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Produced by an all-black team, the podcast debuted its trailer and a prelude episode on Wednesday, April 15, right in the middle of Black Maternal Health Week, with its first full episode set to air on April 22. Spanning eight episodes in total, the docuseries passes the mic to black parents, letting them get real about their experiences bringing new life into the world. NATAL also highlights the birth workers, advocates and medical professionals who are fighting every day to make the world safer and kinder to black families.

A prelude for the show opens with a reference (a tweet, to be precise) to Beyoncé’s experiences with preeclampsia, a condition where pregnant women develop high blood pressure during pregnancy. Untreated, the condition could be deadly. It’s a relatively unusual condition, affecting between 5 to 8 percent of pregnancies, according to ProPublica. But research has found that preeclampsia and eclampsia impact black women 61 percent more than white women, and present in black women earlier in their pregnancies.

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“When I think back to that viral tweet, you know what really blew my mind? Like after like, retweet after retweet, all of the comments, all of the DMs, I started to realize just how common this experience is,” Horton confides to Ilunga. “You know, a lot of folks either have direct experience with it or they know someone who did.”

Seeing its resonance was like pulling a veil back: Here were all these black people who had gone or were going through this deeply stressful, disorienting experience, but who seemed largely unaware of the extent they shared that experience with others.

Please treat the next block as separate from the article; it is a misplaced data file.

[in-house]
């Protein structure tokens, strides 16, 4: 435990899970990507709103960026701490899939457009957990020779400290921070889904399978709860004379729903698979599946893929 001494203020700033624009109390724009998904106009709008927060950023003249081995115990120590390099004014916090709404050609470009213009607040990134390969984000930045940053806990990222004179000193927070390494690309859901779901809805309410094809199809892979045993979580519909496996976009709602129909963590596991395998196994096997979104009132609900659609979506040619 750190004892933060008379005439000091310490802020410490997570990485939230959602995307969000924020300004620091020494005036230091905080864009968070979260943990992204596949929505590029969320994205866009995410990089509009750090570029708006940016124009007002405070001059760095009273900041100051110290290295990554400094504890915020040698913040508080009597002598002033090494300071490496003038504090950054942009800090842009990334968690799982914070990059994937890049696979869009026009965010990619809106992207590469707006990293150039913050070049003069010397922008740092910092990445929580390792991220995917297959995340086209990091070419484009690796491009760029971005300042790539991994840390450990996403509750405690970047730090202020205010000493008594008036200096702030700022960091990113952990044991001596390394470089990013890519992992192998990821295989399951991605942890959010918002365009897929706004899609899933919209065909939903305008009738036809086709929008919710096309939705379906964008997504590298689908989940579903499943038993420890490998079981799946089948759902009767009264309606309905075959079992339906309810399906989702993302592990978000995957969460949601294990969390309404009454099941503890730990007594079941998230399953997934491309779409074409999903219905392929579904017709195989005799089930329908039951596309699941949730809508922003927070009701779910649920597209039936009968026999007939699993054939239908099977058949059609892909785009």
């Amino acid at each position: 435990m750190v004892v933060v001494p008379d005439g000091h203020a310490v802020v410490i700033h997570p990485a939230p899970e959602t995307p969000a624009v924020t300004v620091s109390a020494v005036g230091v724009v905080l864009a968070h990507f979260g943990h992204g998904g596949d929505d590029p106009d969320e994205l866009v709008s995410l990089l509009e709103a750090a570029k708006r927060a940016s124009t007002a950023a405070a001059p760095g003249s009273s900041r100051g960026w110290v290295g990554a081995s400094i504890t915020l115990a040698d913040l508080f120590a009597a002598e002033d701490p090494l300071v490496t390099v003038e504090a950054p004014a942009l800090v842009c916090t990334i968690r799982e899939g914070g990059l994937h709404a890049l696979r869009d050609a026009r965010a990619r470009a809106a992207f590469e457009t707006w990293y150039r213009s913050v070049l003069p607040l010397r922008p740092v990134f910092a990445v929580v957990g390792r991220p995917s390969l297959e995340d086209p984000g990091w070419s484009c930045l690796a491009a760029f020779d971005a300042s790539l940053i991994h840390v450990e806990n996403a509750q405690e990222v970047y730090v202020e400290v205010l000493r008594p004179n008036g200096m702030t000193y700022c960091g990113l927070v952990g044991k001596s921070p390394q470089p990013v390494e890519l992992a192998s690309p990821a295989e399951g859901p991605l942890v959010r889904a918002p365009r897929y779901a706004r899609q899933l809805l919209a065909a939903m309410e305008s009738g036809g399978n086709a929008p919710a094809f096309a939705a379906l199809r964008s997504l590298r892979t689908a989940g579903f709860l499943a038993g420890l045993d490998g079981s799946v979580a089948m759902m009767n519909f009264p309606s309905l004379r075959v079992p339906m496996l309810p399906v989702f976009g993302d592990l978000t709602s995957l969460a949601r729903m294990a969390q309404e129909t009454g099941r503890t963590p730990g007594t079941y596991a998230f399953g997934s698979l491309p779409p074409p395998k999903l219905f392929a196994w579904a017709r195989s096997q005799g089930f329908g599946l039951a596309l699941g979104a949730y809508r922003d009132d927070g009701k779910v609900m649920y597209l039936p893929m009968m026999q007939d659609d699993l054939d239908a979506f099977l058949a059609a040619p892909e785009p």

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Ilunga responded to Horton by reflecting on her own mother’s birthing experiences: she didn’t have preeclampsia but experienced natal complications with each of her four children.

“I hear my friends’ stories hint at challenges during their prenatal visits or even in the delivery room, and that’s when I realized my mom wasn’t unlucky,” she says. “There’s just a bigger story happening here.”

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Telling that bigger story is NATAL’s main goal, but what makes the docuseries unique is the holistic approach Horton and Ilunga take to the podcast’s platform. Every podcast now comes with a corresponding Instagram and Twitter account, but the NATAL team has been especially intentional about the community they’re creating around the podcast.

On their site is an extensive list of curated resources, including a mental health directory, organizations providing doula services and breastfeeding support, and additional readings about perinatal health and birth justice—all focused on black parents. There is also a community blog where people can contribute their own personal stories or op-eds. The NATAL Facebook group brings together parents, birth workers, advocates and policymakers who can share resources or talk through a variety of issues, like how the coronavirus is affecting birth parents and their loved ones.